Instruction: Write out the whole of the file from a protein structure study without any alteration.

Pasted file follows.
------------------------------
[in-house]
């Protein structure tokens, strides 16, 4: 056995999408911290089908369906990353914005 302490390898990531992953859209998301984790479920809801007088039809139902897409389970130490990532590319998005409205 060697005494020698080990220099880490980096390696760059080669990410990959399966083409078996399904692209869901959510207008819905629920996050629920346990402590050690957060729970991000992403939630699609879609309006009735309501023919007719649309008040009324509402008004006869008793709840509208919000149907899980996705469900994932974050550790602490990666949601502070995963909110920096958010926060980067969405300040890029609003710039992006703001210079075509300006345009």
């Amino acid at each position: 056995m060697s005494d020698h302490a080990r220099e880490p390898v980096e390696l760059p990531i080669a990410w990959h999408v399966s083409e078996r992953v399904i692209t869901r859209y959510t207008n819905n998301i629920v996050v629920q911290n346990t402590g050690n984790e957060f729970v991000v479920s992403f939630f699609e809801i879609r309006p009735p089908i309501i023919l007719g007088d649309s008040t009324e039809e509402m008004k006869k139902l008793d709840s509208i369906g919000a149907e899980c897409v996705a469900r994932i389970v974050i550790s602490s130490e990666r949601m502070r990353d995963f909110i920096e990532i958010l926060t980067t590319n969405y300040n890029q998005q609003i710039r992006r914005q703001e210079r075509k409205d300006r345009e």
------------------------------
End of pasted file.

[in-house]
């Protein structure tokens, strides 16, 4: 056995999408911290089908369906990353914005 302490390898990531992953859209998301984790479920809801007088039809139902897409389970130490990532590319998005409205 060697005494020698080990220099880490980096390696760059080669990410990959399966083409078996399904692209869901959510207008819905629920996050629920346990402590050690957060729970991000992403939630699609879609309006009735309501023919007719649309008040009324509402008004006869008793709840509208919000149907899980996705469900994932974050550790602490990666949601502070995963909110920096958010926060980067969405300040890029609003710039992006703001210079075509300006345009």
């Amino acid at each position: 056995m060697s005494d020698h302490a080990r220099e880490p390898v980096e390696l760059p990531i080669a990410w990959h999408v399966s083409e078996r992953v399904i692209t869901r859209y959510t207008n819905n998301i629920v996050v629920q911290n346990t402590g050690n984790e957060f729970v991000v479920s992403f939630f699609e809801i879609r309006p009735p089908i309501i023919l007719g007088d649309s008040t009324e039809e509402m008004k006869k139902l008793d709840s509208i369906g919000a149907e899980c897409v996705a469900r994932i389970v974050i550790s602490s130490e990666r949601m502070r990353d995963f909110i920096e990532i958010l926060t980067t590319n969405y300040n890029q998005q609003i710039r992006r914005q703001e210079r075509k409205d300006r345009e």